Birch Bay festival rings in 37th year

Discover-BBay-Days_ArchiveBy Stefanie Donahue

Birch Bay Beach Park will be packed full of summertime activities and crab-themed competitions at the 37th annual Discover Birch Bay Days and Crab Fest Friday through Sunday, August 26–28.

The three-day event features a mix of new and old activities for all ages and interests.

“We are going to have just an absolute blast,” said organizer and Birch Bay Chamber of Commerce vice president Billy Brown.

The crab derby, crab-themed parade and Discovery Days dash are on the list of returning events. New on the docket is the kids Olympics, in lieu of the ducky derby, and the extreme chainsaw sculpture show and competition.

Organizers expect about 10 chainsaw sculptors from around the West Coast to compete in the contest. Each participant will receive a 5’X4’ round of wood to carve a nautically-themed art piece.

“It’s amazing what they do,” Brown said.

The artwork will be sold at auction on Sunday, but not before well-known chainsaw sculptor Nyal Thomas crafts a piece of his own. The 72-year-old plans to kick off the Sunday auction by carving a piece of ice into something spectacular, chainsaw in hand.

Thomas took charge of gathering the crew of artists for Discover Birch Bay Days and Crab Fest this year – and it’s not his first competition. Throughout his professional career in wood carving, he’s facilitated nearly 30 shows, participated in 87 competitions and won 81 awards.

He started his carving career 36 years ago. However, his experience and passion for the craft began at an even earlier age. Thomas said most of his childhood was spent working in a shop. His dad, he said, “was the best carriage maker in the world.”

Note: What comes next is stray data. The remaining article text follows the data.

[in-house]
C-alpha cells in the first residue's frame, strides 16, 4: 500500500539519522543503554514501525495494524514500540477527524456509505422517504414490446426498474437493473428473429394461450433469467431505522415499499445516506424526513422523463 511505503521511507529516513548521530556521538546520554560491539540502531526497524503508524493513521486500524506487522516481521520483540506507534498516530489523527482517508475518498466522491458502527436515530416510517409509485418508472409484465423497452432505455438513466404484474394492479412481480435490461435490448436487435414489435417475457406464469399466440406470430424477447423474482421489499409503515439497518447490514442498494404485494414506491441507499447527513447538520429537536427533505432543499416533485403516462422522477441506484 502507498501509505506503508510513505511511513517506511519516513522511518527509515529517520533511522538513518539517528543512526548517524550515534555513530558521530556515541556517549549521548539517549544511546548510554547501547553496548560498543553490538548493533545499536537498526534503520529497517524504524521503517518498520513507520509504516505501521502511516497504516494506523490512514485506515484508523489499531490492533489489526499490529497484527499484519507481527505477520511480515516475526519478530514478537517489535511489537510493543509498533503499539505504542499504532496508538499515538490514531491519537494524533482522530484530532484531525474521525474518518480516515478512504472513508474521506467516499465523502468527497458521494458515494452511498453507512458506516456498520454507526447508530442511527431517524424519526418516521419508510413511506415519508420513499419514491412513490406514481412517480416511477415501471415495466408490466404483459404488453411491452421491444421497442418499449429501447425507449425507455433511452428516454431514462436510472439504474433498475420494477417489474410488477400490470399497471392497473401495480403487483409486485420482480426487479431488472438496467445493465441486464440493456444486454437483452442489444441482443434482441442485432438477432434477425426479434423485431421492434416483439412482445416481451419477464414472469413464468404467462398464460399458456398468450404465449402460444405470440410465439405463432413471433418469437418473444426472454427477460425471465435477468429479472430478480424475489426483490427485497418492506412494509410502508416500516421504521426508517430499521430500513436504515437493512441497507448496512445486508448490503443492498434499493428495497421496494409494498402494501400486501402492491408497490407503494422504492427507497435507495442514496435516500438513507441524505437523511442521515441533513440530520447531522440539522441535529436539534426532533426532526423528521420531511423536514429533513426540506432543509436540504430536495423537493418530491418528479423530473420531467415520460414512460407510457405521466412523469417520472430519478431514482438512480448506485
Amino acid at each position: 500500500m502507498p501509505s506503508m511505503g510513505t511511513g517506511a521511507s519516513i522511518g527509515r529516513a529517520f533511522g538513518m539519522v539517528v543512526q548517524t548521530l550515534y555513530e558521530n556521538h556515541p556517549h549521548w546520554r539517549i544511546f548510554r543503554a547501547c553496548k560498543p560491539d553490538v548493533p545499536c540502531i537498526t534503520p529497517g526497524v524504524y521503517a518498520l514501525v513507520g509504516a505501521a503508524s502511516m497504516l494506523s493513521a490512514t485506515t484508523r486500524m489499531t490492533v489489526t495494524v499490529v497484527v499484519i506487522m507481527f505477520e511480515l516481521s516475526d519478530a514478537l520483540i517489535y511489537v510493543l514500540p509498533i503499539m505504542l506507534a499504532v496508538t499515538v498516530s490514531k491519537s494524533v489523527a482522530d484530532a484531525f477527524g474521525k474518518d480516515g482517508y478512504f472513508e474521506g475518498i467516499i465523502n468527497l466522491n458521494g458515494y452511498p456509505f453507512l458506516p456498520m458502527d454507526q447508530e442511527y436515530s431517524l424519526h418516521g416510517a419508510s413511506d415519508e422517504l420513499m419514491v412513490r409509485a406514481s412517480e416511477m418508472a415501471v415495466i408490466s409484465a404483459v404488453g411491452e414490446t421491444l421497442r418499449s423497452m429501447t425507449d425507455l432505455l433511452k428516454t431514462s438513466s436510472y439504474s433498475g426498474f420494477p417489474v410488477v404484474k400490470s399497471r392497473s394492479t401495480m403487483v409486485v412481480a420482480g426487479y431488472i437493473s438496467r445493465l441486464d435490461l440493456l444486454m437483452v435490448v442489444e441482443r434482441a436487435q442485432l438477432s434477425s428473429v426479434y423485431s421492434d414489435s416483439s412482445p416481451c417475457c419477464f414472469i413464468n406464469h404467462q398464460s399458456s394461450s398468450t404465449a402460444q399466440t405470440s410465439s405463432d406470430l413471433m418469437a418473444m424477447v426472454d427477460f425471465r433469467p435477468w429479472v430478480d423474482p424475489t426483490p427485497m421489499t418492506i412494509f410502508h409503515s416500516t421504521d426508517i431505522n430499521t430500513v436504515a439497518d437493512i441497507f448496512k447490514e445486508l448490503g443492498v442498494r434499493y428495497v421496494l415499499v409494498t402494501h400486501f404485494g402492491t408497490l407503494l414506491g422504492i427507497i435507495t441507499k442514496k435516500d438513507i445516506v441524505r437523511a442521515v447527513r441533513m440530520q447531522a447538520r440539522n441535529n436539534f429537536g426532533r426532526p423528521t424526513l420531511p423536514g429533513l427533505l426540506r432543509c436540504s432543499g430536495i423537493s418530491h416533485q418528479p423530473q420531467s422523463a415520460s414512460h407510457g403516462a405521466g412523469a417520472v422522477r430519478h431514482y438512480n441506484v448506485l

Thomas went on to study art and earned his degree in California. He opened his first shop, called Bear Acres, in 1986 in Point Arena, California and specialized in the creation of large wooden sculptures, solely made with careful strokes of a chainsaw.

Aside from a full-time career in wood crafting, he also spent his days as a fire chief and volunteer firefighter in California. On September 11, 2001, his career as both an artist and firefighter intertwined.

The news left him compelled to do something, he said.

A moment he recalls as both fulfilling and profound during his career as an artist, Thomas presented a 10.5-foot-tall sculpture titled, “Out of the Rubble” to New York City Fire Department (FDNY) Squad Company 1.

The piece featured the 343 names of firefighters and paramedics who had lost their lives that day, he said. The piece stands tall and depicts firemen holding a flag on the grounds of the World Trade Center.

“When you can do a piece of art that touches people, it doesn’t get any better than that,” he said. “There is nothing in my life that will ever match it.”

Thomas fondly recalls his time as a chainsaw carver. He now lives in Birch View, Washington with his wife and no longer works on big pieces like he used to. However, he still dedicates his time to the craft and others who pursue a similar artistry.

He hopes that he and his fellow carvers can to make it up to Discover Birch Bay Days for years to come. To learn more about Discover Birch Bay Days, visit

The event is sponsored by the Birch Bay Chamber of Commerce and the Blaine-Birch Bay Park and Recreation District 2.

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